Catharina Elmsäter-Svärd, chairwoman of Drive Sweden, started off by reminding the audience about ‘why we are doing this’.
”If we look at the the UNs 17 Sustainable Development Goals, 14 are in some way connected to transport. The program of Drive Sweden is a way for Sweden to contribute to these goals and to be a country driving innovation and development.”
In order to track consumer behavior and mobility patterns, Professor Sonia Yeh, from UC Davis and Chalmers, uses global data for example from Twitter. The usage of data can help foresee traffic delays and congestions, plot travel distances, estimate travel demands etc.
“This is a very exciting area and I think Drive Sweden can bring together people who are involved in different aspects, to exchange ideas and to stimulate new potential collaborations.”
“Ultimately my own personal interest is really to explore how to improve how we move, more efficiently and more environmental friendly – in a more sustainable way. Transport has multiple purposes, and my goal is to minimize the drawbacks, like pollution, while enhancing the benefits and create a more exciting society.”
A panel consisting of Stefan Engdahl, Trafikverket, Olle Isaksson, Ericsson, Mattias Lundberg, City of Stockholm and Mats Lundin, Volvo Cars developed their thoughts and ideas connected to ‘A digital infrastructure’ and what kind of data that could or should be shared.
”Drive Sweden is an excellent arena to discuss
a joint definition of a digital infrastructure. The business model – who is responsible and who executes – this needs to be in place”, said Olle Isaksson.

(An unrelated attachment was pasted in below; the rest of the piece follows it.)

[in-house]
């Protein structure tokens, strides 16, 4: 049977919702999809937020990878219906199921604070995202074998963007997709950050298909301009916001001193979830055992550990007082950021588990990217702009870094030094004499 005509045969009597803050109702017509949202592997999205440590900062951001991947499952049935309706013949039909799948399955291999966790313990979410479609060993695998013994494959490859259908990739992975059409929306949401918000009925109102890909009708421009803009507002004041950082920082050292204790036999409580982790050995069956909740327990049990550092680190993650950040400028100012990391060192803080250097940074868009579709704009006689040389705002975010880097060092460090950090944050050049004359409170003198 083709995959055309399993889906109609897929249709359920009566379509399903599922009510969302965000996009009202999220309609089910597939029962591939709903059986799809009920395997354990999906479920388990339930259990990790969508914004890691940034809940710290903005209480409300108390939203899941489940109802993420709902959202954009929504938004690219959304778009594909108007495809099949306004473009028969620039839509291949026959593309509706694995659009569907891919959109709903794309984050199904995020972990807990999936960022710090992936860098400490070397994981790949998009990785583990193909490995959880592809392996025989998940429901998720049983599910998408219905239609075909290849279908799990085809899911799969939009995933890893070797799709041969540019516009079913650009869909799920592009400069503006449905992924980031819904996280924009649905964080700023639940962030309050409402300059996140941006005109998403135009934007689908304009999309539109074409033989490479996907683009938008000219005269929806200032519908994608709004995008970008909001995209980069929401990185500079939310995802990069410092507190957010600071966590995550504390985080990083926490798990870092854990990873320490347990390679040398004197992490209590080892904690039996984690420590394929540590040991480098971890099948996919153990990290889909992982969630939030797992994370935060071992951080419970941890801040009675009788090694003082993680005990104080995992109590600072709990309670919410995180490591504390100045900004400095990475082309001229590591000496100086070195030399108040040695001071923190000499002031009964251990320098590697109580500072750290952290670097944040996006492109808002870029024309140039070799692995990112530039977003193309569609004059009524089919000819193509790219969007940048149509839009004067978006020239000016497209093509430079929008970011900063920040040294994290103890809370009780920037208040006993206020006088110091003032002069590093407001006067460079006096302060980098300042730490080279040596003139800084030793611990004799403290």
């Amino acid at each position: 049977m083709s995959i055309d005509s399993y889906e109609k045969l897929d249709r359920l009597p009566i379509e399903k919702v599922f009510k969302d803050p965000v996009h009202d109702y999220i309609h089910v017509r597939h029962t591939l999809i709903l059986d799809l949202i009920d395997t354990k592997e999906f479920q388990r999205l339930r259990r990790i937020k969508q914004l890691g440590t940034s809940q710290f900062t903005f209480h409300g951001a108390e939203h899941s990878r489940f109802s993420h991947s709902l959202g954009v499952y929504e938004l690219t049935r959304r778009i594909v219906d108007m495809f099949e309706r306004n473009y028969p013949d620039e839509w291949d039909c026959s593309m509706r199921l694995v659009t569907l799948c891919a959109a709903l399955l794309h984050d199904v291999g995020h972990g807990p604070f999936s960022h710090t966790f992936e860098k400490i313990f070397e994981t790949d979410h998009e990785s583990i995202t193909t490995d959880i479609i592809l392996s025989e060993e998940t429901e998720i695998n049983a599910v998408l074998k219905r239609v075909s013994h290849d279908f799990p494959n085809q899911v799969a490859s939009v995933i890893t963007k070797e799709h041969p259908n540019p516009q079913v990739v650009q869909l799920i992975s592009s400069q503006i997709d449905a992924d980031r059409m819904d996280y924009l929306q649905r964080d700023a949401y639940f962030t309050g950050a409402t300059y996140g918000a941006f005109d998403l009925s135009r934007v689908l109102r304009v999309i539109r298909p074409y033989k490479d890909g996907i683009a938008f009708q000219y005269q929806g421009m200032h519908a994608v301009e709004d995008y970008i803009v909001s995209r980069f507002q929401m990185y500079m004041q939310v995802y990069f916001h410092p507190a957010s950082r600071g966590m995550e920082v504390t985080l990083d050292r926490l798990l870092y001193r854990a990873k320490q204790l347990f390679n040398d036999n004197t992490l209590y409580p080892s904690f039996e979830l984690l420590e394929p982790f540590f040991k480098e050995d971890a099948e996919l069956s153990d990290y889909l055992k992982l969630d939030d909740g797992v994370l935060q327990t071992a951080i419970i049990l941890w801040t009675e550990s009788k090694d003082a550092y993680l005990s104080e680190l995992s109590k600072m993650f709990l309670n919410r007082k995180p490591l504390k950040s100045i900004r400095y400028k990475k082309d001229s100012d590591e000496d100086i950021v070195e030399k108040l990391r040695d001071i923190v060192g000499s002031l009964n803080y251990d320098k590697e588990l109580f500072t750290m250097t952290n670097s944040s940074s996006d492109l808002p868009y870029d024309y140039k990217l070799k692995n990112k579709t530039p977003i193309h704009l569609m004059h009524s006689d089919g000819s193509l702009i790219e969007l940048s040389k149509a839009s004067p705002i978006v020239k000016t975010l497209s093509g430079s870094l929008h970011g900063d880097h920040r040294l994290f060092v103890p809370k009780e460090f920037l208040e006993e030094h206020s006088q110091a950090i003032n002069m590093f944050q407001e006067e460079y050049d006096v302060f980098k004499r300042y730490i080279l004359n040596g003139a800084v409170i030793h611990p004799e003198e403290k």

“The CEO of Volvo Cars has announced that safety data should be free and shared. We need to have our cars connected to reach the safety goals. But we need to look into the privacy regulation too, so to have this arena is key”, said Mats Lundin.
“If we had more info from the vehicles, we could handle the traffic flows more efficiently, and we will be part of this development. In Sweden we are good at cooperation between government bodies and companies, and this will make us successful”, Stefan Engdahl commented.
During the breaks, students from Konstfack shared their visualized ideas on automated buses. Their teacher in ‘Sustainable design’, industrial designer Leif Theis, commented;
“We have worked with pods, or autonomous buses. Our starting point was to use a platform developed by ITRL (Integrated Transport Research Lab) at KTH. The students have then created several concepts, based on two scenarios – one here in Kista and the other one in Barkaby. Instead of being limited by technical issues, they have had a human approach – how would we like this to work? They have really enjoyed this project.”
Concept by Hillevi Hesseldahl, David Molander and Simon Skinner:
Among other things, the participants could also learn more about BestMile, Freelway and UniqueSec during their partner pitches.
- Program Update, Jan Hellåker
- Big and Continuous Data, Sonia Yeh, UC Davis & Chalmers
- Partner pitch: BestMile, Luc Texier (e-mail)
- Autolog - freight applications, Sofie Vennersten, CLOSER at Lindholmen Science Park
- Technology won’t save us, Data will, Erik Borälv, Vinnova
- Partner pitch: Freelway, Tobias Forngren
- Cognitive IoT platforms ready to use, Robert Quinn, IBM Cognitive Solutions Team
- Partner pitch: UniqueSec, Kasra Haghigi
- Status report from the Government's Commission, Kristina Andersson
- Success stories, using data, Miroslav Holecy, IBM